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CP&DR News Briefs August 3, 2021: Los Angeles Homelessness; San Diego Arena; Congestion Pricing in S.F.; and More

Mckenzie Locke on
Aug 3, 2021

Los Angeles Cracks Down on Homelessness
The Los Angeles City Council voted 13-2 to criminalize homeless encampments around parks, libraries, and other public facilities in areas approved by the council despite substantial objection to the ordinance. The councilmembers who approved the ordinance maintained that the city would offer shelter and other services before law enforcement gets involved, though it's unclear how much and when. The two councilmembers who voted against the ordinance, in addition to homeless advocates, voiced concerns that there is not enough housing for those living on the streets, and forcing people into shelters is inhumane. The measure will head to Mayor Eric Garcetti, who will likely approve it.

San Diego Arena Reconsiders Arena Redevelopment
San Diego's effort to redevelop the Pechanga Arena with adequate affordable housing is back in action after the city had to abandon its partnership with developer Brookfield + ASM Global Development. The Department of Housing and Community Development determined that the previous plan violated the Surplus Land Act because it does not dedicate excess government-owned land to affordable housing. The city's new plan would again classify the excess land under the Surplus Land Act but also propose that any new development come with a renovated arena. If approved, any affordable housing developers from a state list can choose to build on the property, and if they reject the opportunity, another group, including Brookfield, could develop the property with 15 percent affordable housing.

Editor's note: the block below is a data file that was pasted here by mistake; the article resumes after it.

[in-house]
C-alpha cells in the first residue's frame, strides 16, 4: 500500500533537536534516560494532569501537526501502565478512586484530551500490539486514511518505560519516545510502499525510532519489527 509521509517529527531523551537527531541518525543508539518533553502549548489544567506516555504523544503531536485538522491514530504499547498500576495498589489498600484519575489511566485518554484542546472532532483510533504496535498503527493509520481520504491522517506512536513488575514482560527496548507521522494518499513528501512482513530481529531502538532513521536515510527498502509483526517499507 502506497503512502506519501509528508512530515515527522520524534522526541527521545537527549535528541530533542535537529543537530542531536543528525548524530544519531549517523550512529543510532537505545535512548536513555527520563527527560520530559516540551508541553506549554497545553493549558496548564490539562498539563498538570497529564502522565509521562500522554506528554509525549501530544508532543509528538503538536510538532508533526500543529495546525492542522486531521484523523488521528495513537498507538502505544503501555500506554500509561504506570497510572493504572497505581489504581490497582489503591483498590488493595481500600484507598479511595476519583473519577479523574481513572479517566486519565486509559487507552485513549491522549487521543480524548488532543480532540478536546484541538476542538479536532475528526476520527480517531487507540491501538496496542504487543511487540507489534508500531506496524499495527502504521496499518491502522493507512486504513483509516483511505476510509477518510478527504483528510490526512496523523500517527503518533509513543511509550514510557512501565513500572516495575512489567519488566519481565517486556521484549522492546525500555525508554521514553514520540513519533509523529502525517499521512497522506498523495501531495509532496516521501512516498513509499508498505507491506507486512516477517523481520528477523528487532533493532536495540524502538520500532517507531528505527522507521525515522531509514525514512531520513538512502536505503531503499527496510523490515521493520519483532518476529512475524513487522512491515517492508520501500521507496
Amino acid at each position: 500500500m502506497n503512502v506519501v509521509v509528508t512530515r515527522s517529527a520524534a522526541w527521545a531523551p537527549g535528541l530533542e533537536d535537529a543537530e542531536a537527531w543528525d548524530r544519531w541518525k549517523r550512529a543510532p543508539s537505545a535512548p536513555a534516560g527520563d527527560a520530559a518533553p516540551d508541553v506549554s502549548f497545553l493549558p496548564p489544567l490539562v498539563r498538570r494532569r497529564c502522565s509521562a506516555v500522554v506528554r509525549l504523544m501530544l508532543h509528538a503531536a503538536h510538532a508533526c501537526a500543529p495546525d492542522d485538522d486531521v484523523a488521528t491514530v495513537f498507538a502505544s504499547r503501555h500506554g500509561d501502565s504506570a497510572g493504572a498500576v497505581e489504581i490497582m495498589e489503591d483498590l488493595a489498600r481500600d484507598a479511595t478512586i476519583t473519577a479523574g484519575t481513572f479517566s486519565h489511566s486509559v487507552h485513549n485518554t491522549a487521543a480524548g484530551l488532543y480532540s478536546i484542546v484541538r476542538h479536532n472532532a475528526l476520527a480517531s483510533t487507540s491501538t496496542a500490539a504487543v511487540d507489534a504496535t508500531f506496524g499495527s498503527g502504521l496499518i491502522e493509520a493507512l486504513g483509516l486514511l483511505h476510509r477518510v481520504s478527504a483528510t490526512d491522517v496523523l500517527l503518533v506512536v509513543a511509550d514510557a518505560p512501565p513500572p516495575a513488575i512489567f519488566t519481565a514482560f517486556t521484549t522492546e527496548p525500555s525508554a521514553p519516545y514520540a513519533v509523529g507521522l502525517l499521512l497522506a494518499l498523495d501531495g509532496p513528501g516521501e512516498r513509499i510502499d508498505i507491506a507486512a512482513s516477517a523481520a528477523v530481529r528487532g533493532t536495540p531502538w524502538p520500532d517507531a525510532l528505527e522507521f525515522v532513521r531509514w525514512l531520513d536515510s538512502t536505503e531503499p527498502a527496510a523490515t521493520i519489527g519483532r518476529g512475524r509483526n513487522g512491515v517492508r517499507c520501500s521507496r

San Francisco Considers Income-Adjusted Congestion Pricing
San Francisco is considering implementing "congestion pricing," which would charge residents for driving in its densest areas to reduce greenhouse gas emissions and encourage public transit use. While prices would likely depend on income level, with drivers making over $100,000 a year paying the full price, and those making less than $46,000 avoiding the fee, concerns remain that the legislation would make roads more private for those who can afford to pay the price. Fees would also depend on the zone in which and time at which a driver is entering. First considered in the city in 2004, the policy has been on the table for years but would take about three to five years to implement if approved. The Board of Supervisors will decide if the city should move forward with congestion pricing by the end of the year.